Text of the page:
Saturday, 26 May 2007

Believe in God

The helicopters are hovering closer tonight. The buzz of the drone is louder. Israel has been increasing the intensity of their bombings, but the proble is, they’re running out of targets. The other night, I spoke to Mahmoud who works in one of the money exchanges hit by Israeli missiles only 10 metres from my hotel room. It was, of course, part of a “Hamas funding network.” Maybe it was, but it was also someone’s business. Any one of a thousand money exchanges could be used to transfer money to Hamas without the owner ever even knowing.
“Why did they hit here?” I asked Mahmoud.
“Just to show us that they can,” he replied. It made perfect sense.

The owner of the shop, in that split second explosion, became another one of Gaza’s unemployed. One more person who might become a criminal because there’s no work. Maybe one more who turns to smuggling arms to make money. Arms that are later unleashed on Israel. Everything was coming full circle.

In the taxi to Rafah, Maher explains the problem. Many of Israel’s targets were circumstantial. We stopped at two large metal workshops, completely eviscerated in the early days of Israel’s bombing campaign. Israel says they were manufacturing weapons, but what does it take to become a “weapons manufacturing workshop”? Maher explains that fighters would buy an empty gas canister and turn it into a 50kg bomb, or pipes and turn them into mortars. Suddenly the gas canister supply store or the plumber’s shop becomes a “weapons manufacturing workshop,” and is shredded to pieces, surrounding houses and passers by also destroyed.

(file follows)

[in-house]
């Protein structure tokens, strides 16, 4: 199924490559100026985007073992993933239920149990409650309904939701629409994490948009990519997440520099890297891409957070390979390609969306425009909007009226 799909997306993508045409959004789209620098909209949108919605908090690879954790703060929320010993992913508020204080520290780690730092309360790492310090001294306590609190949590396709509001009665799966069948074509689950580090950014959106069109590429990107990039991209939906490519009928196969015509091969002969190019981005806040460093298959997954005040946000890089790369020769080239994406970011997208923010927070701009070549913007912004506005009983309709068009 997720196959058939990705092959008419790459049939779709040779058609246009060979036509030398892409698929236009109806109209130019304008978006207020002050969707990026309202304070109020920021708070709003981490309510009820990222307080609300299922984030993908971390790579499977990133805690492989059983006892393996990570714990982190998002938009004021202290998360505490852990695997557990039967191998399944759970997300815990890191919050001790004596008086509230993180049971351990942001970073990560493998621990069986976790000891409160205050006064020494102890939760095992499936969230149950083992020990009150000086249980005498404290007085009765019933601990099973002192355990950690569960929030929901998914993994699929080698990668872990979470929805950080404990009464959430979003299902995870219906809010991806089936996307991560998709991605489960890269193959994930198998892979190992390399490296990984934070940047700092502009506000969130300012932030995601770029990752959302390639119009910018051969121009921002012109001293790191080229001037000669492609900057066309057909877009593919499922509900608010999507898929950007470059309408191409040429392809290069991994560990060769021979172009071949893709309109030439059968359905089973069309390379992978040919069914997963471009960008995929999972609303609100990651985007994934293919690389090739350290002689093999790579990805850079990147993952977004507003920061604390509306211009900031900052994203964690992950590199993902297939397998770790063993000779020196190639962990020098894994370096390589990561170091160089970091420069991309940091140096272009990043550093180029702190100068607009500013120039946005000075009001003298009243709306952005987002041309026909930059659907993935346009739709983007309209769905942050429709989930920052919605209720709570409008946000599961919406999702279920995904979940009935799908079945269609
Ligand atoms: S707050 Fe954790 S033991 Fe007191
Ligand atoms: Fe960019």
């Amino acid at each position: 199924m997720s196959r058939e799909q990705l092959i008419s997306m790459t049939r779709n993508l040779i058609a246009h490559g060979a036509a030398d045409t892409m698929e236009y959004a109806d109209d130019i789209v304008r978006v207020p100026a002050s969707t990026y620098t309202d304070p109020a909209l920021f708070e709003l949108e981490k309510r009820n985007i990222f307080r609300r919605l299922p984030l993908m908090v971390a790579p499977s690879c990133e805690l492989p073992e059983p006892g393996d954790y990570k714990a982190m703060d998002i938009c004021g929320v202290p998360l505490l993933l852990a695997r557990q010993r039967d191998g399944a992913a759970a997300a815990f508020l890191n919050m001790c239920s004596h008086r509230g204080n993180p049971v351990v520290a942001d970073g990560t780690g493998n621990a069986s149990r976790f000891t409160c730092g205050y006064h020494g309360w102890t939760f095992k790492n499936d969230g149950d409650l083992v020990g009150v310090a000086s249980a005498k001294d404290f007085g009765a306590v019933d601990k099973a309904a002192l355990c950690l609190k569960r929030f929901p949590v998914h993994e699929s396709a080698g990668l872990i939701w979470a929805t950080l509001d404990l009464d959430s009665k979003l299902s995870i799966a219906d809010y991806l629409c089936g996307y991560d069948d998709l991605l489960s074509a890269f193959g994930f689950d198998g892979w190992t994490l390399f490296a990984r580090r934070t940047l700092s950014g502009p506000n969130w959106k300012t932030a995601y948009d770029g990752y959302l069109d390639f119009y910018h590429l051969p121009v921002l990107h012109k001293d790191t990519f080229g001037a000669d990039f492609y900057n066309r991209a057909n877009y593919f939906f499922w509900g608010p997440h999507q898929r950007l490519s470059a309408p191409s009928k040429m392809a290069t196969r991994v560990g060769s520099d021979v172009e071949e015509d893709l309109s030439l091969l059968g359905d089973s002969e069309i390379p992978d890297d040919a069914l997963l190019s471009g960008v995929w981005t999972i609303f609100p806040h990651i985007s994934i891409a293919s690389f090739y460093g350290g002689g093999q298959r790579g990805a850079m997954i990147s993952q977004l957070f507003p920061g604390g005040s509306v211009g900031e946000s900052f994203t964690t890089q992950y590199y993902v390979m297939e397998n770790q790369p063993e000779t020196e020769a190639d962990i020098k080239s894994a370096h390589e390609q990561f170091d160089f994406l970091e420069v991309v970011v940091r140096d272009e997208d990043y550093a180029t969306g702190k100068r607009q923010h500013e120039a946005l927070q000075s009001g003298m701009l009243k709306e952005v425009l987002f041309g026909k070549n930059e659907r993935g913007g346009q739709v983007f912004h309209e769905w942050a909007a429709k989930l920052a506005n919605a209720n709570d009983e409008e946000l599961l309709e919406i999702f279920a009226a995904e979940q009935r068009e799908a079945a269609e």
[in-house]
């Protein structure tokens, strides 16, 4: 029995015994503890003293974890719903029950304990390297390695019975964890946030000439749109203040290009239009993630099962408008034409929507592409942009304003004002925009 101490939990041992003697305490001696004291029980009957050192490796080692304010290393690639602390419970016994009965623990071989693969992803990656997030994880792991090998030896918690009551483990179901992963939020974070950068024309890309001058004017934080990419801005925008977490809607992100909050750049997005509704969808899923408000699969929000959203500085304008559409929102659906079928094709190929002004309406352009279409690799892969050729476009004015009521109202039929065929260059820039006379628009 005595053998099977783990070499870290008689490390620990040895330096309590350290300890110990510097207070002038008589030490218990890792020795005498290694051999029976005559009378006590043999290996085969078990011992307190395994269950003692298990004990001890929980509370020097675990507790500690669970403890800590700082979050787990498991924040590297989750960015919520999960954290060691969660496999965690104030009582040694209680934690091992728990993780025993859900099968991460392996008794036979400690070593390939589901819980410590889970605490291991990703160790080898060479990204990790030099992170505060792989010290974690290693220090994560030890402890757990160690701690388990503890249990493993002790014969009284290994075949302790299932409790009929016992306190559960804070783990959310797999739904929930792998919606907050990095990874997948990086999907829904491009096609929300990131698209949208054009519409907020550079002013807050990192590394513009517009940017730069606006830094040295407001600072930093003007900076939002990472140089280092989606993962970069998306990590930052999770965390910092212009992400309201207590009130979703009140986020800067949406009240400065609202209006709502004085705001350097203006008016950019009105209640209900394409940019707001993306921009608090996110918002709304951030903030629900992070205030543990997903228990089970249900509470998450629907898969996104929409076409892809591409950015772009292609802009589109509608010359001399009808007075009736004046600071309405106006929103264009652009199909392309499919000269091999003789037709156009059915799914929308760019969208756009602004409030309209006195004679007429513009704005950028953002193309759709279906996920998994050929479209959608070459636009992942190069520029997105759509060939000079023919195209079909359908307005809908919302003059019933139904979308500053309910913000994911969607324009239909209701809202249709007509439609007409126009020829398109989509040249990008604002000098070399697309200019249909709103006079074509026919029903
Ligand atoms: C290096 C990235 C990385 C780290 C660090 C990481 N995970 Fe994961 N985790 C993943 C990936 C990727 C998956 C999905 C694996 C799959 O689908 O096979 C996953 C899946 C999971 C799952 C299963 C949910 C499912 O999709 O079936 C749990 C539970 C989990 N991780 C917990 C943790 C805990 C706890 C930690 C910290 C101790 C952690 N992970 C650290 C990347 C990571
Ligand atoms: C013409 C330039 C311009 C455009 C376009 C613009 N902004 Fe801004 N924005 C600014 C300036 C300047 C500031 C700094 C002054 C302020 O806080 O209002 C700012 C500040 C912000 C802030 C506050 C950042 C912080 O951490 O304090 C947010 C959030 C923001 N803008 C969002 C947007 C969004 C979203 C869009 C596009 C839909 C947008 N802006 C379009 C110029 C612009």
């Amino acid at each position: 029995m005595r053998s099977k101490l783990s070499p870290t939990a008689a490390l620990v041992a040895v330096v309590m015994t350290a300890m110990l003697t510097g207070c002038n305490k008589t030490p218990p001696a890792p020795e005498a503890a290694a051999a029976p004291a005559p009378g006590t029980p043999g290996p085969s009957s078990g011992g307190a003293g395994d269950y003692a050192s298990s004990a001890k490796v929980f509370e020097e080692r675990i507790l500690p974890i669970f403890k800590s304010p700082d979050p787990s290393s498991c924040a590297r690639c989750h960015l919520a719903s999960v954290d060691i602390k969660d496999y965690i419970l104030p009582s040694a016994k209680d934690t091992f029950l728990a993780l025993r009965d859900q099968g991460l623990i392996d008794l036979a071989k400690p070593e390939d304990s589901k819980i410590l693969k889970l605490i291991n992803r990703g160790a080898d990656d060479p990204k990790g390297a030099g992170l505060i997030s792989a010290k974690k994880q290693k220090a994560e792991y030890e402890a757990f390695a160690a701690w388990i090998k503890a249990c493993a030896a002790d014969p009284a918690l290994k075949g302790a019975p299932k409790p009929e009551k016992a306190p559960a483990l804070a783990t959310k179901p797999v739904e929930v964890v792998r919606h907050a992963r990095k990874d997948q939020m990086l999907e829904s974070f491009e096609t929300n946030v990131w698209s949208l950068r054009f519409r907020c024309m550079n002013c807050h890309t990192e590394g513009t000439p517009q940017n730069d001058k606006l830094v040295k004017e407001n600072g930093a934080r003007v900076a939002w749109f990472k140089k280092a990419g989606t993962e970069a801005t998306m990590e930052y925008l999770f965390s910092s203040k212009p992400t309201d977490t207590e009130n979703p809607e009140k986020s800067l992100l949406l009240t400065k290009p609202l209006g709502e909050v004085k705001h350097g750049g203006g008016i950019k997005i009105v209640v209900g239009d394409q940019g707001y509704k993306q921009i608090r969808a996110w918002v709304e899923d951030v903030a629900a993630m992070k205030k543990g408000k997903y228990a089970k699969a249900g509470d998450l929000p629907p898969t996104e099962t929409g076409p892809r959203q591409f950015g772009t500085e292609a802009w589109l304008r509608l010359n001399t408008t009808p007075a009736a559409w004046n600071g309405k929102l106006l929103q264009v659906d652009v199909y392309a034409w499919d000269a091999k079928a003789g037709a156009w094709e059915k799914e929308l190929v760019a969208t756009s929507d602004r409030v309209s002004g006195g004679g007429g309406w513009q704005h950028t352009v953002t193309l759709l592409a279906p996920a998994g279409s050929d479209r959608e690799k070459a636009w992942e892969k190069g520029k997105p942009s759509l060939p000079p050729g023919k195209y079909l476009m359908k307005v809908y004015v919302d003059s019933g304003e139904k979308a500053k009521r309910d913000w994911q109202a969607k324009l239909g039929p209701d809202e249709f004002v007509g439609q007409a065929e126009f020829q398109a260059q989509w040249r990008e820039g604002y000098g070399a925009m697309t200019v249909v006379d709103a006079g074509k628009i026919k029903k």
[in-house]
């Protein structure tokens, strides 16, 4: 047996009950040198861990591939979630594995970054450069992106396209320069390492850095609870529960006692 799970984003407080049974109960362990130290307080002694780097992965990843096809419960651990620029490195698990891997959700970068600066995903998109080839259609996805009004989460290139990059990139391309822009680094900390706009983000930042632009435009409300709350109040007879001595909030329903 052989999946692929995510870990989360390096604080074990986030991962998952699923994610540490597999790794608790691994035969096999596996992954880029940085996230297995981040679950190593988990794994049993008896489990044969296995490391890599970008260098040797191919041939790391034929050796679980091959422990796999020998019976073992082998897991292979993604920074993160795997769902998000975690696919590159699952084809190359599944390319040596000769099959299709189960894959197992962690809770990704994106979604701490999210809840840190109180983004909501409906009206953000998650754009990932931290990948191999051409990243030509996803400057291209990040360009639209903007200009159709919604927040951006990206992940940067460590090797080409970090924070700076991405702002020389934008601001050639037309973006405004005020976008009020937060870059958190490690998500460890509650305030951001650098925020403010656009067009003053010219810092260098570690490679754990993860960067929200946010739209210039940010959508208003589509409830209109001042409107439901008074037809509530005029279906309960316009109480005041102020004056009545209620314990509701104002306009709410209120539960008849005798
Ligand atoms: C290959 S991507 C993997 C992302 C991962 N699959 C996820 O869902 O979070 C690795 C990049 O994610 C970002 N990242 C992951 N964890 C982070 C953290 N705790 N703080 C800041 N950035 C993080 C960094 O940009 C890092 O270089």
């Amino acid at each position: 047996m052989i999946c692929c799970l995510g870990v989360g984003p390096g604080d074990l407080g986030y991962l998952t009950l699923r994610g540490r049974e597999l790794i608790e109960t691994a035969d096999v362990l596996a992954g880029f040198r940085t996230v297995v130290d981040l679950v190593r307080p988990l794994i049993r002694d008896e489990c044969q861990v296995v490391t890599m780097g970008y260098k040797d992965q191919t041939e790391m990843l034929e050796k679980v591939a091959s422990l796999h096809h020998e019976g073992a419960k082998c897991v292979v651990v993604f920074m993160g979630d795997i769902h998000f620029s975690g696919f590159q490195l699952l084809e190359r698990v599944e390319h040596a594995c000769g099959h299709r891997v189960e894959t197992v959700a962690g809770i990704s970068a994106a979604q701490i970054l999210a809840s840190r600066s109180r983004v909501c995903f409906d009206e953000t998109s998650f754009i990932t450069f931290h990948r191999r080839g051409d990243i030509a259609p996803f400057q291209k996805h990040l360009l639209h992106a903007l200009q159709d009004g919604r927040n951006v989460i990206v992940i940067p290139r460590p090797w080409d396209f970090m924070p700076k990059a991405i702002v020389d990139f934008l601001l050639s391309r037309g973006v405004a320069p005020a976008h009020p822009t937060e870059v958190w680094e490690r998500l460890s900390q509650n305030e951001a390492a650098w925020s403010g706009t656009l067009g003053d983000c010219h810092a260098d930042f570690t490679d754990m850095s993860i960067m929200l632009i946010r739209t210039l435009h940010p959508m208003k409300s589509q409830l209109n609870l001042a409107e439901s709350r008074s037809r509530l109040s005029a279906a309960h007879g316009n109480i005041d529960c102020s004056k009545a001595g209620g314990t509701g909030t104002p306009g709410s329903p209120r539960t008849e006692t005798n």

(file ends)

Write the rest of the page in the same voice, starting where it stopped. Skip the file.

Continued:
No one knew the truth, and no one was asking the right questions. Israel sticks to their official line, and few foreign agencies have anyone reporting from Gaza who can investigate. Yesterday, they hit a carpenter’s shop.

Israeli attacks weren’t the only thing bothering Maher. He was also remembering the Palestinian violence of last week.
“It wasn’t always like this,” he said with resignation. Five years ago, he sat with a friend and was shocked to hear he had a gun. That was under the Israeli occupation, and owning a gun could get you 20 years in prison. One day Israeli soldiers came to his friend’s house while Maher was there, but he managed to talk them away.
“I speak Hebrew well, so I talked to them, but I could have gone to prison for it.”
Now, men was the streets with RPG launchers slung over their shoulders and no says a word.

Many of the armed men are not fighters, but members of the private militias of criminal gangs. They often fought their own bloody street battles for personal vendettas or control over business. One of those gangs was still holding Alan Johnston.

Maher mentioned his brother.
”He’s dead now. He used to take drugs, cocaine. He cried when the Israelis left.”
Maher couldn’t understand why. Everyone was dancing in the streets the day the occupation ended, but his brother was crying.
“He knew,” Maher muttered, “he knew what was going to happen.”

Maher once fell in love with an Israeli girl when he worked as a driver for an Israeli bus company. He met a Polish girl in Tel Aviv and fell in love, he got along well with her father, and his own father was happy for them to marry if she would convert to Islam. But she refused. The last he saw of her was at her own wedding.

“I still think about her every once in a while,” he tells me. “I really loved here. I never slept with her, or even kissed her, because she was such a good girl. I really loved her.”

Maher used to make good money here, before all the borders were sealed and the boycott of the Hamas government crippled what was left of Gaza’s economy. He could make 500 Shekels a day renting out one of his cars. Now, he has to rent a taxi for 50 shekels a day, hoping to make enough in fares to support his family. On a bad day, when he makes less than 50 Shekels, he ays the difference from his pocket.

That night, I’m awake until 3:30. I hear the Adhan over the city, but tonight, the dissonance echoing makes it sounds sinister. I can say I believe in God. I can say I love him and he loves me, wants to protect me, want to keep me safe. I can say I believe in his message, and that he wants to people of the world to do good. But how can I believe he’s the same God watching over men as they slit each other’s throats?

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